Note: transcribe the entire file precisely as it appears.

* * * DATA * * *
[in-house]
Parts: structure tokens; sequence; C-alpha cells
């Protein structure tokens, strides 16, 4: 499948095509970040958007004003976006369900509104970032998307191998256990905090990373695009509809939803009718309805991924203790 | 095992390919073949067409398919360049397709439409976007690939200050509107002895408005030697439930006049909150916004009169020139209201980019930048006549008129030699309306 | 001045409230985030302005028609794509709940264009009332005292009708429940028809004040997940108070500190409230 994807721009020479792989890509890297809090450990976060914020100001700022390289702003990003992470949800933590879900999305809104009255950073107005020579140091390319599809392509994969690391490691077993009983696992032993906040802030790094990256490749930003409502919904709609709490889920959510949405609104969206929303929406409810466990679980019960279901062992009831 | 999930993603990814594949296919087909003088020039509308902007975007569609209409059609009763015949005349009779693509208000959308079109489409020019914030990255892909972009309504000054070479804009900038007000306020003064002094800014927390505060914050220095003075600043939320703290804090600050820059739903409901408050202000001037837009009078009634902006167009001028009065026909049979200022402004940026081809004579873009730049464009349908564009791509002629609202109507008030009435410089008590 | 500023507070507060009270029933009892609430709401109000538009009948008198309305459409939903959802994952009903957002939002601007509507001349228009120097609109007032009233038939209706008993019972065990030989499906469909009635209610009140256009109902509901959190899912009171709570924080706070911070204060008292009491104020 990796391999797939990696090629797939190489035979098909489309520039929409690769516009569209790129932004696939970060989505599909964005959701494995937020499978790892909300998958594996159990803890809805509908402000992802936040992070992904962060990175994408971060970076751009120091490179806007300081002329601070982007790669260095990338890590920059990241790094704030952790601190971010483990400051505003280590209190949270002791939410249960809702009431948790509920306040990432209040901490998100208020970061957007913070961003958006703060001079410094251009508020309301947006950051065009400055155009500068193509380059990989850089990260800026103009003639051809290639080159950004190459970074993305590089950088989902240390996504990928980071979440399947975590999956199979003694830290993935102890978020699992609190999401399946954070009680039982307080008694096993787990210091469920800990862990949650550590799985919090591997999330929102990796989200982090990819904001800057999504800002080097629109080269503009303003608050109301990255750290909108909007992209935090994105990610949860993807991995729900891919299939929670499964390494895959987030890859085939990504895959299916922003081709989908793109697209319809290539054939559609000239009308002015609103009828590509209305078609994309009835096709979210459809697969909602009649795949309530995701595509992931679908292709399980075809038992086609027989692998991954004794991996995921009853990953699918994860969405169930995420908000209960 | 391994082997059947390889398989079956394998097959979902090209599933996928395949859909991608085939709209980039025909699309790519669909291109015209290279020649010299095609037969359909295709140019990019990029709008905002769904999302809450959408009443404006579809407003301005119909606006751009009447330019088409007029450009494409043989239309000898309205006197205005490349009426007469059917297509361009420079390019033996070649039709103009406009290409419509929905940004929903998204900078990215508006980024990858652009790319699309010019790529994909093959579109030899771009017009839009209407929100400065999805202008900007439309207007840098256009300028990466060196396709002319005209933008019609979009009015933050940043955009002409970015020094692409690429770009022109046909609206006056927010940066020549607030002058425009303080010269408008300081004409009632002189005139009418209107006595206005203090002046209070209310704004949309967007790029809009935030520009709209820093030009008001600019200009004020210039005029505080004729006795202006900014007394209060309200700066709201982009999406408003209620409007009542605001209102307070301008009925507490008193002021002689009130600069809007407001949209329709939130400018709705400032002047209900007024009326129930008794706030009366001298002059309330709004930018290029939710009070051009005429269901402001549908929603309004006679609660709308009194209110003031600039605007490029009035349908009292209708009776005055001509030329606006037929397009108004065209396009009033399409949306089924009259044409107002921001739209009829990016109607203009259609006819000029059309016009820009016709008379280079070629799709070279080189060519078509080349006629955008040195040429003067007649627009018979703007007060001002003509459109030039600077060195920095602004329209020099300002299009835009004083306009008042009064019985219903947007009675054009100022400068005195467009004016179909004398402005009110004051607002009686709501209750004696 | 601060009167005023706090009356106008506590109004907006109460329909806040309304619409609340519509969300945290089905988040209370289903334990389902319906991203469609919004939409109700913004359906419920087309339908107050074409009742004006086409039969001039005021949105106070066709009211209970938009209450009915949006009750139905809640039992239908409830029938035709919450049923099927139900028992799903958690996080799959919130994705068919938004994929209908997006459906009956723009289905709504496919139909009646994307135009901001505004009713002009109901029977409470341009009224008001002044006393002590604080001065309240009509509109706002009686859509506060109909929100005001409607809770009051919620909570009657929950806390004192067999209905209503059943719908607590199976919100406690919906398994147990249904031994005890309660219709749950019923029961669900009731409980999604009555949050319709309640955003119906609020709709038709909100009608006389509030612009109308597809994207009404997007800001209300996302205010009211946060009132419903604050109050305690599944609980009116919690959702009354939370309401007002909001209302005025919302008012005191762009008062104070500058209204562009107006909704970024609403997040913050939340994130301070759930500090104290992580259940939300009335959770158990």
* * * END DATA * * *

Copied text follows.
[in-house]
Parts: structure tokens; sequence; C-alpha cells
């Protein structure tokens, strides 16, 4: 499948095509970040958007004003976006369900509104970032998307191998256990905090990373695009509809939803009718309805991924203790 | 095992390919073949067409398919360049397709439409976007690939200050509107002895408005030697439930006049909150916004009169020139209201980019930048006549008129030699309306 | 001045409230985030302005028609794509709940264009009332005292009708429940028809004040997940108070500190409230 994807721009020479792989890509890297809090450990976060914020100001700022390289702003990003992470949800933590879900999305809104009255950073107005020579140091390319599809392509994969690391490691077993009983696992032993906040802030790094990256490749930003409502919904709609709490889920959510949405609104969206929303929406409810466990679980019960279901062992009831 | 999930993603990814594949296919087909003088020039509308902007975007569609209409059609009763015949005349009779693509208000959308079109489409020019914030990255892909972009309504000054070479804009900038007000306020003064002094800014927390505060914050220095003075600043939320703290804090600050820059739903409901408050202000001037837009009078009634902006167009001028009065026909049979200022402004940026081809004579873009730049464009349908564009791509002629609202109507008030009435410089008590 | 500023507070507060009270029933009892609430709401109000538009009948008198309305459409939903959802994952009903957002939002601007509507001349228009120097609109007032009233038939209706008993019972065990030989499906469909009635209610009140256009109902509901959190899912009171709570924080706070911070204060008292009491104020 990796391999797939990696090629797939190489035979098909489309520039929409690769516009569209790129932004696939970060989505599909964005959701494995937020499978790892909300998958594996159990803890809805509908402000992802936040992070992904962060990175994408971060970076751009120091490179806007300081002329601070982007790669260095990338890590920059990241790094704030952790601190971010483990400051505003280590209190949270002791939410249960809702009431948790509920306040990432209040901490998100208020970061957007913070961003958006703060001079410094251009508020309301947006950051065009400055155009500068193509380059990989850089990260800026103009003639051809290639080159950004190459970074993305590089950088989902240390996504990928980071979440399947975590999956199979003694830290993935102890978020699992609190999401399946954070009680039982307080008694096993787990210091469920800990862990949650550590799985919090591997999330929102990796989200982090990819904001800057999504800002080097629109080269503009303003608050109301990255750290909108909007992209935090994105990610949860993807991995729900891919299939929670499964390494895959987030890859085939990504895959299916922003081709989908793109697209319809290539054939559609000239009308002015609103009828590509209305078609994309009835096709979210459809697969909602009649795949309530995701595509992931679908292709399980075809038992086609027989692998991954004794991996995921009853990953699918994860969405169930995420908000209960 | 391994082997059947390889398989079956394998097959979902090209599933996928395949859909991608085939709209980039025909699309790519669909291109015209290279020649010299095609037969359909295709140019990019990029709008905002769904999302809450959408009443404006579809407003301005119909606006751009009447330019088409007029450009494409043989239309000898309205006197205005490349009426007469059917297509361009420079390019033996070649039709103009406009290409419509929905940004929903998204900078990215508006980024990858652009790319699309010019790529994909093959579109030899771009017009839009209407929100400065999805202008900007439309207007840098256009300028990466060196396709002319005209933008019609979009009015933050940043955009002409970015020094692409690429770009022109046909609206006056927010940066020549607030002058425009303080010269408008300081004409009632002189005139009418209107006595206005203090002046209070209310704004949309967007790029809009935030520009709209820093030009008001600019200009004020210039005029505080004729006795202006900014007394209060309200700066709201982009999406408003209620409007009542605001209102307070301008009925507490008193002021002689009130600069809007407001949209329709939130400018709705400032002047209900007024009326129930008794706030009366001298002059309330709004930018290029939710009070051009005429269901402001549908929603309004006679609660709308009194209110003031600039605007490029009035349908009292209708009776005055001509030329606006037929397009108004065209396009009033399409949306089924009259044409107002921001739209009829990016109607203009259609006819000029059309016009820009016709008379280079070629799709070279080189060519078509080349006629955008040195040429003067007649627009018979703007007060001002003509459109030039600077060195920095602004329209020099300002299009835009004083306009008042009064019985219903947007009675054009100022400068005195467009004016179909004398402005009110004051607002009686709501209750004696 | 601060009167005023706090009356106008506590109004907006109460329909806040309304619409609340519509969300945290089905988040209370289903334990389902319906991203469609919004939409109700913004359906419920087309339908107050074409009742004006086409039969001039005021949105106070066709009211209970938009209450009915949006009750139905809640039992239908409830029938035709919450049923099927139900028992799903958690996080799959919130994705068919938004994929209908997006459906009956723009289905709504496919139909009646994307135009901001505004009713002009109901029977409470341009009224008001002044006393002590604080001065309240009509509109706002009686859509506060109909929100005001409607809770009051919620909570009657929950806390004192067999209905209503059943719908607590199976919100406690919906398994147990249904031994005890309660219709749950019923029961669900009731409980999604009555949050319709309640955003119906609020709709038709909100009608006389509030612009109308597809994207009404997007800001209300996302205010009211946060009132419903604050109050305690599944609980009116919690959702009354939370309401007002909001209302005025919302008012005191762009008062104070500058209204562009107006909704970024609403997040913050939340994130301070759930500090104290992580259940939300009335959770158990």